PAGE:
fresh voices from the front lines of change







This is a fascinating account of how the Grand Bargain came to be the tired conventional wisdom among the Village wonk crowd. (I’m characterizing it that way, not the author, the esteemed Larry Mishel. ) It’s required reading for anyone who has been following this story for the past few years:

The Center for American Progress (CAP) has issued an important new report saying that “new realities” dictate that we “reset button on the entire fiscal debate,” end the pursuit of a fiscal “grand bargain” with Republicans in Congress on deficit reduction, and replace the sequester (through 2016). One can only hope this signals a change in direction for the administration and others on the center-left who embarked on the grand bargain deficit reduction journey in late 2009 and early 2010 when their focus should have remained on job creation. That turn of events was one of the most consequential economic policymaking decisions in decades, because it derailed job creation (i.e., further stimulus) efforts thus ensuring that recovery from the Great Recession would be agonizingly slow. That, of course, has had a hugely adverse impact on the wages, benefits and employment of the vast majority of Americans, but has also had tremendous political fallout (i.e. 2010) and weakened the public’s faith in government’s ability to spur job growth. It was a clear unforced error by CAP and the administration to suggest the need for a grand bargain on deficit reduction, embodied in the appointment of the Simpson-Bowles commission. For these reasons it’s worth examining the argument CAP has made and compare it to the situation in late 2009 and early 2010 when CAP pushed for a grand bargain, praised the Simpson-Bowles effort and recommended a deficit plan that, if adopted, would have started to cut spending in October 2010 (when, it turns out, unemployment was still 9.5 percent). This is not an across-the-board indictment of CAP—they do lots of excellent work, including Michael Linden’s budget analyses. But it is important to highlight that there were two paths available to liberal and center-left policymakers over the course of this crisis, and many of today’s difficulties are with us because the wrong path was chosen. EPI, I am proud to say, was and remains resolutely focused on the ongoing jobs crisis.  Read on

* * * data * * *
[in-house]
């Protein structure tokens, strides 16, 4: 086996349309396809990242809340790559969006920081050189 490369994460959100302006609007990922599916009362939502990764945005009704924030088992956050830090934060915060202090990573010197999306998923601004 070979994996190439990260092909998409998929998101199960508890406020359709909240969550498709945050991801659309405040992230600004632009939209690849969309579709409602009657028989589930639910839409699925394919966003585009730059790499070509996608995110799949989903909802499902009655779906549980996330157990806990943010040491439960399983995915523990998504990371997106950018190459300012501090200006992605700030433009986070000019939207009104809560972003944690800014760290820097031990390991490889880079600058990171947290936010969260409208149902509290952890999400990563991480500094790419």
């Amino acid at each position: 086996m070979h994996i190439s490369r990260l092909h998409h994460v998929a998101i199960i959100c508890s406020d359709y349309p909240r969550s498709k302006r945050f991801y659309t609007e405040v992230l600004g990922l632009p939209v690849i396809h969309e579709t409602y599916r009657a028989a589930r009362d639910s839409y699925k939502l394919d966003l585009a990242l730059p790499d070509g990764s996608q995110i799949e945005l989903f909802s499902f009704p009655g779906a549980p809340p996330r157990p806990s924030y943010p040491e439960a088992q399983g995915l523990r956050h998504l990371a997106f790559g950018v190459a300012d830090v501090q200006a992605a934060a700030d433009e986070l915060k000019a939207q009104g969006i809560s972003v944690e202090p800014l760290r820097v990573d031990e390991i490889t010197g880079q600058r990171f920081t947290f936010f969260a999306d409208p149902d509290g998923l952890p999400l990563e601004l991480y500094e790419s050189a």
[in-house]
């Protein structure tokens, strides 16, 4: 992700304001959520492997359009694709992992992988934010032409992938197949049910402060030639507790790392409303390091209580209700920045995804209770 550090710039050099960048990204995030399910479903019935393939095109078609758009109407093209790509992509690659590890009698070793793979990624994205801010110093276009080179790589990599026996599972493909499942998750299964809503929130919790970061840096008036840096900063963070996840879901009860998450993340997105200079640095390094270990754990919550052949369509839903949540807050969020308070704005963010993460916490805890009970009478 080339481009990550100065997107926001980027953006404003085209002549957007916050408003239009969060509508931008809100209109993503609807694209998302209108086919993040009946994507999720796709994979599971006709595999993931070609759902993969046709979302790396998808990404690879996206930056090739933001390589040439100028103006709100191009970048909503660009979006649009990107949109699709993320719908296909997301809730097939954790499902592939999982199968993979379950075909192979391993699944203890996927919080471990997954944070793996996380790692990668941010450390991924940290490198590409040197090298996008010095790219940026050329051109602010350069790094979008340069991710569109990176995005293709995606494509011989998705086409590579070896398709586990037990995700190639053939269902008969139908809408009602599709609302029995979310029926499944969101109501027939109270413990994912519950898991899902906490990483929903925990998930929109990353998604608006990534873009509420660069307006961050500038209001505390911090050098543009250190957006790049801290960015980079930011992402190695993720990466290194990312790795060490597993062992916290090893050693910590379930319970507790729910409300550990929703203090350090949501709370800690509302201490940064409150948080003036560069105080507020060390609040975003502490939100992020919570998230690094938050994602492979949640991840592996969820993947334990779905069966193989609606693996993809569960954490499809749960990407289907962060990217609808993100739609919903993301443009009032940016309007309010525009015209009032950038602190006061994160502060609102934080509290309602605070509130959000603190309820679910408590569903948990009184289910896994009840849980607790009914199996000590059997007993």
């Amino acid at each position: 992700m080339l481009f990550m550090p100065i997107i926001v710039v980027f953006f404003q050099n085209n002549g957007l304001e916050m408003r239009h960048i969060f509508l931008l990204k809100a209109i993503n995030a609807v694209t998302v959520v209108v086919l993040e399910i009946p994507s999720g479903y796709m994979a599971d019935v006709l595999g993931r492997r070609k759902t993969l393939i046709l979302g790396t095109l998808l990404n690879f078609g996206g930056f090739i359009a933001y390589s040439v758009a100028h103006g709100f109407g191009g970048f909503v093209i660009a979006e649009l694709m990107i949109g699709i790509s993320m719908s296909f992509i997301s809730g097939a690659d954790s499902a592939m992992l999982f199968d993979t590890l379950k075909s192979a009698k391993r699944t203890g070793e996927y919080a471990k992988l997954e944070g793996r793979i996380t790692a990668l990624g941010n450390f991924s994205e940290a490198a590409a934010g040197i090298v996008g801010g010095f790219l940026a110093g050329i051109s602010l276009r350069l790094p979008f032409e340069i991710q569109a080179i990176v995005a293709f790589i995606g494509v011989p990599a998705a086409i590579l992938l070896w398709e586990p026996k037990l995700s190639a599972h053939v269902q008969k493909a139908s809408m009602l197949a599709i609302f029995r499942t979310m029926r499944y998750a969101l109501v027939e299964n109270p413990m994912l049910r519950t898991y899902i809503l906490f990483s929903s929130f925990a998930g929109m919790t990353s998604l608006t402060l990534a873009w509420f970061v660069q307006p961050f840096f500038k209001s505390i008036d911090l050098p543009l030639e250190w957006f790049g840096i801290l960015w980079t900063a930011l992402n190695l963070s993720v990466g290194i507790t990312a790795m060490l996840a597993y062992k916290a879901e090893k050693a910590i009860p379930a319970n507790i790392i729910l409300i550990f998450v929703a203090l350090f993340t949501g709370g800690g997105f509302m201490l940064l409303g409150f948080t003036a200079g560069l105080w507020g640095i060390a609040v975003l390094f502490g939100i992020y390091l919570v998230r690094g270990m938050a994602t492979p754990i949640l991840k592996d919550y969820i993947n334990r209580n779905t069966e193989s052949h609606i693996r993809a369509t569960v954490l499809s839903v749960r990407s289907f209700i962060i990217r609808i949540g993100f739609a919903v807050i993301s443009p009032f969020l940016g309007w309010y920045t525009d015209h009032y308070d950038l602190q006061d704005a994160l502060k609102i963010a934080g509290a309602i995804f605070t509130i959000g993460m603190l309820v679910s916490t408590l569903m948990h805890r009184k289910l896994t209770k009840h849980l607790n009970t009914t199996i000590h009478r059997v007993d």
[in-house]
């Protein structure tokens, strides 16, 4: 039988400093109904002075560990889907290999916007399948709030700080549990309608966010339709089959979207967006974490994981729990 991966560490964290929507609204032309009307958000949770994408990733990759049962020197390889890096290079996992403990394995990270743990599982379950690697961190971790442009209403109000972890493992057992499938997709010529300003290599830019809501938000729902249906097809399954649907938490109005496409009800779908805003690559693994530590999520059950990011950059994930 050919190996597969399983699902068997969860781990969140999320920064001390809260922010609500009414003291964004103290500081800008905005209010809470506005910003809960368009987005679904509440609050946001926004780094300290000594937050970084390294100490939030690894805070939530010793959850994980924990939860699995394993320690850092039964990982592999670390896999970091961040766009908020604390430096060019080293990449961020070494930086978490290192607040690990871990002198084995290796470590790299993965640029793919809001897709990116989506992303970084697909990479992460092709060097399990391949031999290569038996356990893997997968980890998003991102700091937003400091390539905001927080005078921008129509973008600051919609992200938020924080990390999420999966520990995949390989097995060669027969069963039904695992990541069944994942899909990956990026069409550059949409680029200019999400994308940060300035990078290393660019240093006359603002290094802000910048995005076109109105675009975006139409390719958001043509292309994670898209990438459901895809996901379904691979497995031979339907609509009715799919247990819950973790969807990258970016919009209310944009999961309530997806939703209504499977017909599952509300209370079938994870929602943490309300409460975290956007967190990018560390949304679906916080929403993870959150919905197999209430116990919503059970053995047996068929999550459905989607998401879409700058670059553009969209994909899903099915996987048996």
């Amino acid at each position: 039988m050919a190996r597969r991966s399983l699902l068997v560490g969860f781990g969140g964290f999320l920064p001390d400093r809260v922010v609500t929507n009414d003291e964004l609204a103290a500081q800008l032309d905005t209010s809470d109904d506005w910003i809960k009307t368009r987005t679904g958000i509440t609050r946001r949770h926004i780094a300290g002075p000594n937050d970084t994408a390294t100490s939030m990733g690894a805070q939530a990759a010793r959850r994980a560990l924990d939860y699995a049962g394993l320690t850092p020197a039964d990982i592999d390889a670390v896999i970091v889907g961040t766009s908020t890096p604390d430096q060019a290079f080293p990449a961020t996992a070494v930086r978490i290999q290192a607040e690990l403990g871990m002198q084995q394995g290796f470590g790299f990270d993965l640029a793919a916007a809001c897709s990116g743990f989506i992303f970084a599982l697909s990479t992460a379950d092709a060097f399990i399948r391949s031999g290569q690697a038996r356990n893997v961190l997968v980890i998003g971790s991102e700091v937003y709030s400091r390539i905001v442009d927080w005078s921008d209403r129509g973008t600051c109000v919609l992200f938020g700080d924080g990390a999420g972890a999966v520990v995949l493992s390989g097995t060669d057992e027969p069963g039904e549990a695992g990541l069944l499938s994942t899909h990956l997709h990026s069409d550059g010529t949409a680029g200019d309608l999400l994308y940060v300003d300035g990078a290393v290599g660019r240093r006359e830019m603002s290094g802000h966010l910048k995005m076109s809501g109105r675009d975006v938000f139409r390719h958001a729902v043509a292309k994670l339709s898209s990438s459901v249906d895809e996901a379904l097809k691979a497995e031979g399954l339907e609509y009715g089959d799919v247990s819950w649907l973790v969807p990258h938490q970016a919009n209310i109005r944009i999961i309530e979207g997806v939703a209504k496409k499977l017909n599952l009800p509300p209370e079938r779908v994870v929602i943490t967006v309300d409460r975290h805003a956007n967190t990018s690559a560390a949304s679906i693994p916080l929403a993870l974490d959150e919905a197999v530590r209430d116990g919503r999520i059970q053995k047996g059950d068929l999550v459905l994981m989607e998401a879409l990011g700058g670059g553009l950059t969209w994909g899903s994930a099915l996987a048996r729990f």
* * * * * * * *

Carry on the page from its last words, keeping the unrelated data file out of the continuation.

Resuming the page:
He discusses how the paths between EPI and CAP diverged at a very specific time and concludes that CAP was listening “to the Wall Streeters who were telling them, as they told the administration, that interest rates can “turn on a dime” so we need to undertake a deficit reduction plan.”

I’m glad he mentioned the administration because I think this is a chicken or the egg story. Anyone who reads this blog knows that President-elect Obama was telling everyone who would listen that he wanted that Grand Bargain leading up to the first inauguration. And he very explicitly said that he needed to pass a stimulus first and then he planned to pivot to the tax reform, “entitlement” reform and health care. And that is what he did.

Mishel is right that CAP could have taken another path and they might have been influential. But they would have been going up against the president’s agenda if they did so. And there is little evidence that were inclined to do that on much of anything.

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